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31.03. – 22.05.2021
The exhibition Latencies shows works by the Spanish artist Daniel Canogar, exploring the paradigm of our data society and reflecting a world of changing media.
Canogar investigates the interfaces and transitions between virtual and real worlds. In expansive, large-scale installations and generative video animations, the artist is dealing with the impact of media technologies on society; he vividly presents the transition from electromechanical to digital systems and is searching for the individual person’s impact and position in the technologically networked world. Latencies stands for a world in flux – a world of transient, fleeting memories, shifting media and continuously increasing data streams.
„I like to break away from the confines of the flat screen and create three-dimensional installations
that conceptualize media as sculpture.“
For his series of works titled Echo, 2016, Canogar transmits to the exhibition space real-time data of various natural phenomena via special LED screens developed with flexible, rubber-coated circuit boards. This material allows him to bend the screens in any desired form, transforming them into a membrane which can be wrapped, like a skin, around objects and structures. The screens themselves become sculptural objects which illuminate and activate the surrounding space. The surface becomes the place of contact as Giuliana Bruno, scholar in cultural studies, describes in her book Surface¹. For her, materiality is a question not of the materials themselves but of the substance of material relationships. Bruno speaks about the fabrics of the visual whose structural quality or texture may manifest itself just as well on a facade, on a canvas or on a screen. Canogar’s Echo works render the fluid data streams of the information society haptically perceptible. As live data streams, they bring the conditions and motions of our physical world into the exhibition space. In this respect, Canogar shows quite deliberately the technical construction of the screens when he exposes their cables and wires. Boundaries between digital and real space have become permeable or, respectively, the texture of the digital matter is transmitted into the physical space.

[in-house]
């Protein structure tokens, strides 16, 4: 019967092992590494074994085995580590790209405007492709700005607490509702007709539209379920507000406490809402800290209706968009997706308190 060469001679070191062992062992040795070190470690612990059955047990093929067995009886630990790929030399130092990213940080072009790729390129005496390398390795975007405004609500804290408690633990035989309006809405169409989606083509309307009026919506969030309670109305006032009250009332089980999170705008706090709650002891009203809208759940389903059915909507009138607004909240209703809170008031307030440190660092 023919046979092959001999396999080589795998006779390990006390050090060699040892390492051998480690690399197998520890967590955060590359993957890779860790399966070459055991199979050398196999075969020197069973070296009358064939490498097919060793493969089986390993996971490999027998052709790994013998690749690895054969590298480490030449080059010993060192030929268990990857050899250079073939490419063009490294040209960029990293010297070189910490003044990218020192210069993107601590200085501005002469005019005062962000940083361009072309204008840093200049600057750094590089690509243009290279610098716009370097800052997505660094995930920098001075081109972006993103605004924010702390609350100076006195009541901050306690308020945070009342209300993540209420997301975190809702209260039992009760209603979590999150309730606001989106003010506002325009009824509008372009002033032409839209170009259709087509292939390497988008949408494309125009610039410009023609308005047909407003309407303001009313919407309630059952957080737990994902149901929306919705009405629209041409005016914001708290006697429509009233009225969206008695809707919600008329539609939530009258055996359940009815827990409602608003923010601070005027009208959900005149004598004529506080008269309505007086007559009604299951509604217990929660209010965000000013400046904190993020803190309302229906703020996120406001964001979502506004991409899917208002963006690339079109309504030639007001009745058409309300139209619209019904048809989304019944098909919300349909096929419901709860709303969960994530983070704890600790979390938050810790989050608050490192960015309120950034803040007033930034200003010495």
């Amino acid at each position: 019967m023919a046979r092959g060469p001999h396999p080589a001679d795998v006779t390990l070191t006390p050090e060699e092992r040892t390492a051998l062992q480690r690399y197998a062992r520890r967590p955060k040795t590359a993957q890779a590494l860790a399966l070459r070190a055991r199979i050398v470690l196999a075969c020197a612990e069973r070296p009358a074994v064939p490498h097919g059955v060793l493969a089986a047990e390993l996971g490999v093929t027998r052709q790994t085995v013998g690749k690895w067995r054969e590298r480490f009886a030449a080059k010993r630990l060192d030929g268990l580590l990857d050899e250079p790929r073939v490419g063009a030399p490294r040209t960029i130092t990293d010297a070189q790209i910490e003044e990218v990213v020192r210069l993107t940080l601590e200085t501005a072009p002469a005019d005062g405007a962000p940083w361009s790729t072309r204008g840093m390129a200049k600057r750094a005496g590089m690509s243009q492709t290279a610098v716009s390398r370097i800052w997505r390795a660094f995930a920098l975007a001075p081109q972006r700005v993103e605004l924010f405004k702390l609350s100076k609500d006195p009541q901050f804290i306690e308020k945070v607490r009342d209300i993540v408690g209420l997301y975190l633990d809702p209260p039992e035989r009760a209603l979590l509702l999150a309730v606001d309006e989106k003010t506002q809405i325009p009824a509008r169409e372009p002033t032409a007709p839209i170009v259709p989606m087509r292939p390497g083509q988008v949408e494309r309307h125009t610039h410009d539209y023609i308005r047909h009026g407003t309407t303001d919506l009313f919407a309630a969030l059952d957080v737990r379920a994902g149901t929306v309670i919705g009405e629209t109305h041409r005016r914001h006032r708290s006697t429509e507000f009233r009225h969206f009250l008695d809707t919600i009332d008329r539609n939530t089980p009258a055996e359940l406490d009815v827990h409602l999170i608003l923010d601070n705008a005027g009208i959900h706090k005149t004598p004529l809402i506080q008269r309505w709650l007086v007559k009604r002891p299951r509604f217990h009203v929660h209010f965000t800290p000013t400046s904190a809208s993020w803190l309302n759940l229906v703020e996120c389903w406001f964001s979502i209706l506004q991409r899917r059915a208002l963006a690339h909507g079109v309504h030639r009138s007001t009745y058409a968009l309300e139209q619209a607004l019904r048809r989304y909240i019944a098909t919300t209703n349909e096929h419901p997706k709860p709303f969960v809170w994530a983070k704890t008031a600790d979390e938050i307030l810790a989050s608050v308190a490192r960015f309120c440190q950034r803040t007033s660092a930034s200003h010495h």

In the generative video installations of the Echo series, Canogar opens his works to the data streams of the World Wide Web. His sources are websites that provide current data on rain, temperature, or wind, but also on air pollution or seismic activity around the globe. This source material is processed by an algorithm developed by the artist’s team and transformed into abstract animations. Their dynamic fluid patterns are based on complex mathematical descriptions of natural processes. The live data in turn influence various qualities of the generative animations, such as speed, rotation, and color.
The works’ viewers will experience our planet’s motions and stirrings in the rhythmic pulsations of colors and forms. Current environmental data and continuous changes are perceptible by means of visual fluctuations.